TALLMADGE — On Wednesday night, the Tallmadge school board is expected to consider a cost-cutting plan that would save the district about $1.89 million. The Board of Education meets at 6 p.m. in the Community Room at Tallmadge High School, 140 N. Munroe Road.

The proposed cuts, which would be made for the 2019-20 school year, include staff, transportation and technology. Superintendent Jeff Ferguson says the reductions are necessary because an operating levy failed in November 2018.

The board has asked the superintendent to make recommendations because, by law, the Tallmadge City School District may not operate in the negative. If new money is not generated, the district will find itself with a $1.5 million negative cash balance by fiscal year 2021, according to the October 2018 forecast prepared by Treasurer Jeff Hostetler.

The proposed reductions to the school district’s 2019-20 operating budget include $700,000 in transportation services; $75,000 by freezing technology replacement; $91,000 from suspending non-supervision supplemental contracts; $40,000 in classified staff reductions; and $1.02 million in certified staff reductions. Tallmadge school district officials also are considering implementing pay-to-participate fees, a move they say could generate about $200,000 annually.

The school district has placed the identical 7.4-mill operating levy which failed in November on the May 7 ballot. If approved, it would generate a little more than $3.1 million per year for a five-year period. Even if the levy passes in May, Ferguson notes the Tallmadge City Schools won’t receive any new money until 2020.

"If we're not successful in May, we could be back on (the ballot) in August or November," the superintendent said, "but the key here is if we are not successful in 2019, we will have to further reduce (our operations) for the 2020 school year." Possible cuts in this category could include reducing all-day kindergarten to half-day; reducing elementary specials; eliminating block scheduling at Tallmadge High School; and eliminating four middle school core teachers and three middle school exploratory teachers.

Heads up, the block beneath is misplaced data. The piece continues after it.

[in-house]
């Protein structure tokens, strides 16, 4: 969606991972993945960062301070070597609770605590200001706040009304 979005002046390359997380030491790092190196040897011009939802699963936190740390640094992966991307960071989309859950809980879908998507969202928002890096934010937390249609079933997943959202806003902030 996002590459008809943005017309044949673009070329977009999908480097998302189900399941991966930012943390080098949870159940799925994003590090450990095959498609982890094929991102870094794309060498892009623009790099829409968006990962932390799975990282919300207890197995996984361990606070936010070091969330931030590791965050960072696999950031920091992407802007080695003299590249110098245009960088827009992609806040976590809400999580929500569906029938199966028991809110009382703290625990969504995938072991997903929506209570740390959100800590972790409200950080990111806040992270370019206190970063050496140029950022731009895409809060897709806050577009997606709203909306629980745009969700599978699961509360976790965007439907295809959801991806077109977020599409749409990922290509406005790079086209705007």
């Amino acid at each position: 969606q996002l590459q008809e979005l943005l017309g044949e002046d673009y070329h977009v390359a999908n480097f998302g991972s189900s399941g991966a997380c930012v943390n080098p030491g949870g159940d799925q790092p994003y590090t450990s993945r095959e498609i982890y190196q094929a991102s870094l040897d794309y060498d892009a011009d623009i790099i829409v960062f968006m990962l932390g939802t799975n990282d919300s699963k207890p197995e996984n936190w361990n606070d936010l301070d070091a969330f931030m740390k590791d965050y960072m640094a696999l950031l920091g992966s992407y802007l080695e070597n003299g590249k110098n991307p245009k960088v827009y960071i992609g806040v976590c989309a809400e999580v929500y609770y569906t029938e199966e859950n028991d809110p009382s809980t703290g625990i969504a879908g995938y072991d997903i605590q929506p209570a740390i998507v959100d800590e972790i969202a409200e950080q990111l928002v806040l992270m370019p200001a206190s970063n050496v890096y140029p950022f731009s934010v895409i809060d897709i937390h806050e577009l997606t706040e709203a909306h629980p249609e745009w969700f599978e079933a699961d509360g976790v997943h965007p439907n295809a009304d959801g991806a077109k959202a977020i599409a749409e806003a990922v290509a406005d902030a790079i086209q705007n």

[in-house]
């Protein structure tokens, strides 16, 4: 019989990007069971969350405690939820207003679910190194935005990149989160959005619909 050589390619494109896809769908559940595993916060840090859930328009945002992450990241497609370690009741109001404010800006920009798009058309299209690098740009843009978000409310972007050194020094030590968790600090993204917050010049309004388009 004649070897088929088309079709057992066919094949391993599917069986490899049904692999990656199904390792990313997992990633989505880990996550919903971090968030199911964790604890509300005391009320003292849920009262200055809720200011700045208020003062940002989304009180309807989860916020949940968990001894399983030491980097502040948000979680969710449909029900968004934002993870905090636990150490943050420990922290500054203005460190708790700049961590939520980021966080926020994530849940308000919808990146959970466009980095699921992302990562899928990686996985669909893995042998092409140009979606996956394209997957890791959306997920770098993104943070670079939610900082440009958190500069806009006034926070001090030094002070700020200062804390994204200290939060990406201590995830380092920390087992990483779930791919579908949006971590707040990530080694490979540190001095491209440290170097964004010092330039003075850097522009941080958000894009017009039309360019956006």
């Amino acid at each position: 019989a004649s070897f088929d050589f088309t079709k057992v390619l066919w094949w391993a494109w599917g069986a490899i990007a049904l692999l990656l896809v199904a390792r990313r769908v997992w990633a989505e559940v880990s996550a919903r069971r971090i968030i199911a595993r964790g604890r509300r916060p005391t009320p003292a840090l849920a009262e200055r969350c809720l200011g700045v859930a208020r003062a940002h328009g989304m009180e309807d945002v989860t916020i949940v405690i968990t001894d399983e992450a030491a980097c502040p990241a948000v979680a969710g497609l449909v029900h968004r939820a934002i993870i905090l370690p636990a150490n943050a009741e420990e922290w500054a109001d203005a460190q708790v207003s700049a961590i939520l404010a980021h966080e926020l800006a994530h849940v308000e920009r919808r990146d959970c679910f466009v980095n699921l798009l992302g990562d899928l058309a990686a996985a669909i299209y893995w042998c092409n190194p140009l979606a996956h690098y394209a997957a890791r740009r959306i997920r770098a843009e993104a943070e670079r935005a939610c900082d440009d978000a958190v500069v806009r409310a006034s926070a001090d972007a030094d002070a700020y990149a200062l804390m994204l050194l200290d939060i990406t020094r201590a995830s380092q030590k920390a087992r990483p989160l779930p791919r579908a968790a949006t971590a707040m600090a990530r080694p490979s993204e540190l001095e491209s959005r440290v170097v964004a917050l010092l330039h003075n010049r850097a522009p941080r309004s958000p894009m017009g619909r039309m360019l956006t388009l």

The district’s last operating levy was approved by voters in 2009. That levy was passed as an emergency measure at 6.9 mills and generates just less than $2.9 million per year. School district officials say they have stretched that money as far as they can.

The board has established "After-School Hours" on the first Monday of each month from 5 to 6 p.m. at the McCombs Education Center for citizens to stop by to discuss concerns. The board also has added a meeting on the first Wednesday of each month for the purpose of addressing levy-related questions. These will take place on March 6 and April 3 at 6 p.m. in the Community Room at Tallmadge High School.

Reporter Ellin Walsh can be reached at 330-541-9419, ewalsh@recordpub.com or @EllinWalsh_RPC.